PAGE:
Four of the town’s five selectmen appeared at the forum: Board Chair Anthony Cogliano, Board Vice Chair Debra Panetta, Selectman Corinne Riley and Selectman Michael Serino. Robert M. Strasnick did not respond to our invitations via email and a letter to his home address and did not attend the session. Daniel Kelly emailed ahead of time to say he wouldn’t be attending the meeting because of his work schedule.

Kelly did, however, offer to write a brief statement to the residents of Precinct 9 who he won’t be able to address on Saugus TV: “I am a lifelong Saugus resident and a precinct 9 resident for approximately 40 years. I work in inspectional services for the town of Saugus as a local building inspector. I serve on the Board of Assessors also. I have served as a town meeting member for the last 6 years and I am seeking re-election this year. I think some of our biggest issues in precinct 9 are a new fire station for the west side of rt 1. The lack of usable playground equipment at our neighborhood park. The small basketball court is in very poor condition. Many of our streets are in need of resurfacing. I would like to see the town seek grants to purchase some of the remaining open land to preserve the integrity of the watershed that supplies the 3 ponds. I hope voters will support me with one of their votes.”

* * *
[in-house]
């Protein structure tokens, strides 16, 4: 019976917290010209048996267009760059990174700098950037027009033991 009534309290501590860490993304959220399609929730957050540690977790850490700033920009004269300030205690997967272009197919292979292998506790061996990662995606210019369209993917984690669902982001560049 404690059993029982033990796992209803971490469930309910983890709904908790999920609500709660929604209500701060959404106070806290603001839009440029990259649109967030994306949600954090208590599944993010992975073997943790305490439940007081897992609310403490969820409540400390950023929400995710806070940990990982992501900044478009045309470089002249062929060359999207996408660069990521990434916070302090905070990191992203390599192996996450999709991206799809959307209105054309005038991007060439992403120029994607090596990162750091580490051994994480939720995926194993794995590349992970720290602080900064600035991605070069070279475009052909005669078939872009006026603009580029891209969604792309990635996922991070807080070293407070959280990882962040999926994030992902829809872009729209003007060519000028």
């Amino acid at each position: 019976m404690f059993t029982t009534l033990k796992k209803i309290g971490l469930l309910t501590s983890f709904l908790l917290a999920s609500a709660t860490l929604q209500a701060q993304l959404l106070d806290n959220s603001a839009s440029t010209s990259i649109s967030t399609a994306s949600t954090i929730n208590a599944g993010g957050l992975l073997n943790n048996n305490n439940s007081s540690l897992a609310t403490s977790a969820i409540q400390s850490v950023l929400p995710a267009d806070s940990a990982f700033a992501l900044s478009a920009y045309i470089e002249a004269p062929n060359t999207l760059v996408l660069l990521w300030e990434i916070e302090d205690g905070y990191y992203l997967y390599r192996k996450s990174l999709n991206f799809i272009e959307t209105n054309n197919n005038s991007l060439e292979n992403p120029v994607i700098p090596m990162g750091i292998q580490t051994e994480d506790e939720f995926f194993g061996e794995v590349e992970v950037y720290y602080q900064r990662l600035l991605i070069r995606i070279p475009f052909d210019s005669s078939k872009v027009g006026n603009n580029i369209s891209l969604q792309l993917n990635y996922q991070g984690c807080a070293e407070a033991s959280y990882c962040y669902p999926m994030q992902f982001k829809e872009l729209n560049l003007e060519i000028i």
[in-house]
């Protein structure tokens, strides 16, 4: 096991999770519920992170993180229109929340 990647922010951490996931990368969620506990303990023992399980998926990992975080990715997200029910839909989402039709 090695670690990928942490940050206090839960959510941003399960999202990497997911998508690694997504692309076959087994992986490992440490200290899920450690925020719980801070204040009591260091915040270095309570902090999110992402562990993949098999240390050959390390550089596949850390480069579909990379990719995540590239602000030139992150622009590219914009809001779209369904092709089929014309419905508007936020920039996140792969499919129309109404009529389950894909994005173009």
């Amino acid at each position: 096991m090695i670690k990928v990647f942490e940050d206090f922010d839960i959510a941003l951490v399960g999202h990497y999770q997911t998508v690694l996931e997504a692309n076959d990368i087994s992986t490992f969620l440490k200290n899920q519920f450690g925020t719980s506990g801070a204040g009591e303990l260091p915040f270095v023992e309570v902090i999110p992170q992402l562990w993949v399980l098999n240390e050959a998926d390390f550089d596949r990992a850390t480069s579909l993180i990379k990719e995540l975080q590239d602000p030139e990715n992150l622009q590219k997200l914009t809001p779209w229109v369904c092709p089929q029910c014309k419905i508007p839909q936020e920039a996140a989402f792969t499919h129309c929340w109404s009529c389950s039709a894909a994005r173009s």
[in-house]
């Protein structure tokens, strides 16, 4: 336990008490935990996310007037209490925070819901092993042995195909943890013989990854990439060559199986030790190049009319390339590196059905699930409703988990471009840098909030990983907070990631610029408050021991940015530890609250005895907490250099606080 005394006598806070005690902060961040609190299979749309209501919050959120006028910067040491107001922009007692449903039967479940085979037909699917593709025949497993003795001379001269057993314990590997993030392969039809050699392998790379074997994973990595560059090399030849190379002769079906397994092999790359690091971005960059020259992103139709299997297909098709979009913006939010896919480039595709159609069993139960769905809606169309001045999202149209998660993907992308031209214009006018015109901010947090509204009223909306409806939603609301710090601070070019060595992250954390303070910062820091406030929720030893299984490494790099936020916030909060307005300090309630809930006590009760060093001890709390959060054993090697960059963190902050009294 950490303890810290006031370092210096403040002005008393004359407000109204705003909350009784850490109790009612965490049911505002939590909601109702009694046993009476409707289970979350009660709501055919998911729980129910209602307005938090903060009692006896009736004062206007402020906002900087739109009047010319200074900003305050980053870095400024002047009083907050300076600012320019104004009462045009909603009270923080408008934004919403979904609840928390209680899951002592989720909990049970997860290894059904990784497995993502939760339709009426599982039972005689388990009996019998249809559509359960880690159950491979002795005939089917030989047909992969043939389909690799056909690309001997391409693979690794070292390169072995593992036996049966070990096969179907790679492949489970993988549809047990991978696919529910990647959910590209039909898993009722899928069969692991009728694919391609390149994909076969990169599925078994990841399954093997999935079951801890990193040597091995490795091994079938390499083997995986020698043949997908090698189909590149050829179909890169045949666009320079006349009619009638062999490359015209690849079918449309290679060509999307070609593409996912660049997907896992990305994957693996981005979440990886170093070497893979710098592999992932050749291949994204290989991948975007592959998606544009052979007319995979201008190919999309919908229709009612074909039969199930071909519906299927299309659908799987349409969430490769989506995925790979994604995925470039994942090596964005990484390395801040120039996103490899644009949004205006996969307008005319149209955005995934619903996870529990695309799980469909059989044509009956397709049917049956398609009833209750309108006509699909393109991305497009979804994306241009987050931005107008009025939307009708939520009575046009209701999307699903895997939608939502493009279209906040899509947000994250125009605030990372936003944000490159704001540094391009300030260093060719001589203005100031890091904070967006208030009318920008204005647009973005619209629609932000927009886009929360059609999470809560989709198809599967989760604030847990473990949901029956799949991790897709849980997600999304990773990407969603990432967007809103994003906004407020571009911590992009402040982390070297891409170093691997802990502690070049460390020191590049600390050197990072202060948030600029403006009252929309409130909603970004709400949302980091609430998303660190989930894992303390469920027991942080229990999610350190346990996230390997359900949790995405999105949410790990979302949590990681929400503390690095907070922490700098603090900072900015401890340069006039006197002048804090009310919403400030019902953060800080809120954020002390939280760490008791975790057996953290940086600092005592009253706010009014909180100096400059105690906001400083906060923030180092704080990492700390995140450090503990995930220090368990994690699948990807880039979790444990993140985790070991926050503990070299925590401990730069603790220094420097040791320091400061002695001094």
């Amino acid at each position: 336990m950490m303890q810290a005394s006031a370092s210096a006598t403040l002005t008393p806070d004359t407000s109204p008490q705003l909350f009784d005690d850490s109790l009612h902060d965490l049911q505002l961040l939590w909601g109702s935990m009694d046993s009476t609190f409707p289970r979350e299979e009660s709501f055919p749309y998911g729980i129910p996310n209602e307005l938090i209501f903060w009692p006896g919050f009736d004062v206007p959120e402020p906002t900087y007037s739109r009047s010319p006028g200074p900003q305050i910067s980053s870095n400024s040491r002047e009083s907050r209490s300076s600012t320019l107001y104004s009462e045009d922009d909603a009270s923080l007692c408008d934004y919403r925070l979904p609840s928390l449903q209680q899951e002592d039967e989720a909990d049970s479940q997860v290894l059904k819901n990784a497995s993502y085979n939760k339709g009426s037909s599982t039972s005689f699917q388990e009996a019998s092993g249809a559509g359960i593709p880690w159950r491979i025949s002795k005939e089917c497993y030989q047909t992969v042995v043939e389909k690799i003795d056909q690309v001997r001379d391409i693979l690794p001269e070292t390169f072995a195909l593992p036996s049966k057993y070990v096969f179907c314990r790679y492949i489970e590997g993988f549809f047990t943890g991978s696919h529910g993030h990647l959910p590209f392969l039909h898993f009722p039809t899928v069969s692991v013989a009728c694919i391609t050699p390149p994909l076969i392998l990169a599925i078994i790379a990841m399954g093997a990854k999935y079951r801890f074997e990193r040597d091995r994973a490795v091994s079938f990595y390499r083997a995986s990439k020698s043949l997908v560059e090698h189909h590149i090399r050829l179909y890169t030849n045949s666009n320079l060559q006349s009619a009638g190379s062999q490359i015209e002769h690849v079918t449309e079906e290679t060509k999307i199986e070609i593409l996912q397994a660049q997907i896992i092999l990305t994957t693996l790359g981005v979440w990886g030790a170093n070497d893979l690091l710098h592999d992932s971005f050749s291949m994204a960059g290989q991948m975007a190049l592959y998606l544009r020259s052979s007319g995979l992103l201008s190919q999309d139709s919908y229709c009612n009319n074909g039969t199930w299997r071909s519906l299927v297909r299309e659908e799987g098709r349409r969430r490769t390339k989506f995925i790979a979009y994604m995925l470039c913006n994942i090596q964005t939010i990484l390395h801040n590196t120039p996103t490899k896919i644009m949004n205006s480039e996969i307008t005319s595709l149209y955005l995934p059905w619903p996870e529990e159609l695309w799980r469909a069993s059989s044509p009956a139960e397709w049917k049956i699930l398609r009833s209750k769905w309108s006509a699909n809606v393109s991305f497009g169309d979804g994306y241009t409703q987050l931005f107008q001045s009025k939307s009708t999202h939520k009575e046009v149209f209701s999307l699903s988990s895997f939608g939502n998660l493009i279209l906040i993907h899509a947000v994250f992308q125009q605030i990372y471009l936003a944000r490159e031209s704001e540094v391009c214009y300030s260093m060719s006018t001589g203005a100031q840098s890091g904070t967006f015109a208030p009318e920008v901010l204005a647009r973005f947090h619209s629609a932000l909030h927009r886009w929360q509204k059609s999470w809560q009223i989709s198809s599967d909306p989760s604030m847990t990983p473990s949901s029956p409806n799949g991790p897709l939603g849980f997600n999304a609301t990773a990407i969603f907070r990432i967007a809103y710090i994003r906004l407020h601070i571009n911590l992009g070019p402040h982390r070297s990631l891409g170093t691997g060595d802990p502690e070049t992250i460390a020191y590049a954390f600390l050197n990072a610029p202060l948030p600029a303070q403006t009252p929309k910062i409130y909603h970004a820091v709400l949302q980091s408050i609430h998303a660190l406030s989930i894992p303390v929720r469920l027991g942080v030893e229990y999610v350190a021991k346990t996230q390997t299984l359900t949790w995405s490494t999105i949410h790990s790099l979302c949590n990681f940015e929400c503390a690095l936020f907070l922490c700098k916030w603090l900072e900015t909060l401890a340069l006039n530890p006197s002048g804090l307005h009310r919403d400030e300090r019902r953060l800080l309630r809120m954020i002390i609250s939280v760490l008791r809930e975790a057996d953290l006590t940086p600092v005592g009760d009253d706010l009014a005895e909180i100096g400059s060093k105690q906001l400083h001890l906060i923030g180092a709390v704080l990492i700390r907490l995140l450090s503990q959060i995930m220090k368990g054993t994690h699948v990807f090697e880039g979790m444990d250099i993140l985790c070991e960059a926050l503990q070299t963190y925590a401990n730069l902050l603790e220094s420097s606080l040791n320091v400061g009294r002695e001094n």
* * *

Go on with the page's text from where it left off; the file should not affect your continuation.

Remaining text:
The final “Saugus Over Coffee” forum is set for 6:30 p.m. Monday, Oct. 23 in the Community Room of the Saugus Public Library and will feature Precinct 10.

For those Saugus residents who are unfamiliar with the “Saugus Over Coffee” forums, they are cosponsored by The Saugus Advocate and the Saugus Public Library. The primary purpose is to give citizens in each of the town’s 10 precincts an opportunity to voice their concerns about top issues in their respective precincts. It also gives them an opportunity to meet their Town Meeting representatives and chat over a cup of coffee or tea. Town Meeting members will benefit by getting to know more about concerns in their precincts. Viewers of the forums videotaped by Saugus TV will also get to learn a little about the history or interesting things about the precinct being featured each month.

One of my major hopes for the forums is that it spurs an interest in citizens to become potential candidates for Town Meeting in this fall’s town election. The public should keep in mind that there was a paucity of candidates for Town Meeting seats in the town elections back in 2021. In five of the 10 precincts, only five candidates ran for the five seats. That means half of the 50-member body was elected without competition.